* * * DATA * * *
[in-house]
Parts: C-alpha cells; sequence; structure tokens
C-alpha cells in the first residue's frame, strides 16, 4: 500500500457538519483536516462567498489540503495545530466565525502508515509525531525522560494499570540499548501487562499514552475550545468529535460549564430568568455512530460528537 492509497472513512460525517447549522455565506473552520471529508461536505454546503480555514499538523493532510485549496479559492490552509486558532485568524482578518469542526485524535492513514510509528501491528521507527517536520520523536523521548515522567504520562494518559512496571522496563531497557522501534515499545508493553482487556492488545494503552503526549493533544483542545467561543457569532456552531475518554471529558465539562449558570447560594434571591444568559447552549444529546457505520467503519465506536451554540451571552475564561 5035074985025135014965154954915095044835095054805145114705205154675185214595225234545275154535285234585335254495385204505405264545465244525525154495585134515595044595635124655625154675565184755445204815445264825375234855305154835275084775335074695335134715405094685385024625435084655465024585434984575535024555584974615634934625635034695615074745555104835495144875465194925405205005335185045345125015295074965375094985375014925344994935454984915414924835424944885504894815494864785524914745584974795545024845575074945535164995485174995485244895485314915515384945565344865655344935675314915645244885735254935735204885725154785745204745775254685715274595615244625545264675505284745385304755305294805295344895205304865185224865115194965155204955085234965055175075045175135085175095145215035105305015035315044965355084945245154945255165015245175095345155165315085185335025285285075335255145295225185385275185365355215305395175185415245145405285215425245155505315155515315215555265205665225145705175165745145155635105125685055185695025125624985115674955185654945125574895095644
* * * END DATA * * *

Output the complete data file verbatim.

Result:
[in-house]
Parts: C-alpha cells; sequence; structure tokens
C-alpha cells in the first residue's frame, strides 16, 4: 500500500457538519483536516462567498489540503495545530466565525502508515509525531525522560494499570540499548501487562499514552475550545468529535460549564430568568455512530460528537 492509497472513512460525517447549522455565506473552520471529508461536505454546503480555514499538523493532510485549496479559492490552509486558532485568524482578518469542526485524535492513514510509528501491528521507527517536520520523536523521548515522567504520562494518559512496571522496563531497557522501534515499545508493553482487556492488545494503552503526549493533544483542545467561543457569532456552531475518554471529558465539562449558570447560594434571591444568559447552549444529546457505520467503519465506536451554540451571552475564561 5035074985025135014965154954915095044835095054805145114705205154675185214595225234545275154535285234585335254495385204505405264545465244525525154495585134515595044595635124655625154675565184755445204815445264825375234855305154835275084775335074695335134715405094685385024625435084655465024585434984575535024555584974615634934625635034695615074745555104835495144875465194925405205005335185045345125015295074965375094985375014925344994935454984915414924835424944885504894815494864785524914745584974795545024845575074945535164995485174995485244895485314915515384945565344865655344935675314915645244885735254935735204885725154785745204745775254685715274595615244625545264675505284745385304755305294805295344895205304865185224865115194965155204955085234965055175075045175135085175095145215035105305015035315044965355084945245154945255165015245175095345155165315085185335025285285075335255145295225185385275185365355215305395175185415245145405285215425245155505315155515315215555265205665225145705175165745145155635105125685055185695025125624985115674955185654945125574895095644